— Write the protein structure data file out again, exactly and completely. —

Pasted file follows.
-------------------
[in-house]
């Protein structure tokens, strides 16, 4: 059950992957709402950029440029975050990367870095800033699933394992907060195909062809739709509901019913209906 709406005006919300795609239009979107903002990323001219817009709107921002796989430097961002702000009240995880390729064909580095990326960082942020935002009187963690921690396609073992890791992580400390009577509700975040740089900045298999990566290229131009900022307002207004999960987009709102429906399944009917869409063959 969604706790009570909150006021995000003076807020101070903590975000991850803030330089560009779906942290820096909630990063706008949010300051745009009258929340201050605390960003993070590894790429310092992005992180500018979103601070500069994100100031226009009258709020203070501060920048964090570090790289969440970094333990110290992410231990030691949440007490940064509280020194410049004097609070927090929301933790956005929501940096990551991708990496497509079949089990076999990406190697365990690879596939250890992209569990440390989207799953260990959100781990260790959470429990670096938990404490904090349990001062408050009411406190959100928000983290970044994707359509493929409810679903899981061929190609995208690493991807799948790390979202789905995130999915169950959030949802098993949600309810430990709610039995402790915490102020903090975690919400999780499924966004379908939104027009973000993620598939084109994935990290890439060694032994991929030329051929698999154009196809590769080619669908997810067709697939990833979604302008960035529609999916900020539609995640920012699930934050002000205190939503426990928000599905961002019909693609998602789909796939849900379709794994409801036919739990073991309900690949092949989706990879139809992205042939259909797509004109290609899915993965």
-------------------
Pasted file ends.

[in-house]
């Protein structure tokens, strides 16, 4: 059950992957709402950029440029975050990367870095800033699933394992907060195909062809739709509901019913209906 709406005006919300795609239009979107903002990323001219817009709107921002796989430097961002702000009240995880390729064909580095990326960082942020935002009187963690921690396609073992890791992580400390009577509700975040740089900045298999990566290229131009900022307002207004999960987009709102429906399944009917869409063959 969604706790009570909150006021995000003076807020101070903590975000991850803030330089560009779906942290820096909630990063706008949010300051745009009258929340201050605390960003993070590894790429310092992005992180500018979103601070500069994100100031226009009258709020203070501060920048964090570090790289969440970094333990110290992410231990030691949440007490940064509280020194410049004097609070927090929301933790956005929501940096990551991708990496497509079949089990076999990406190697365990690879596939250890992209569990440390989207799953260990959100781990260790959470429990670096938990404490904090349990001062408050009411406190959100928000983290970044994707359509493929409810679903899981061929190609995208690493991807799948790390979202789905995130999915169950959030949802098993949600309810430990709610039995402790915490102020903090975690919400999780499924966004379908939104027009973000993620598939084109994935990290890439060694032994991929030329051929698999154009196809590769080619669908997810067709697939990833979604302008960035529609999916900020539609995640920012699930934050002000205190939503426990928000599905961002019909693609998602789909796939849900379709794994409801036919739990073991309900690949092949989706990879139809992205042939259909797509004109290609899915993965």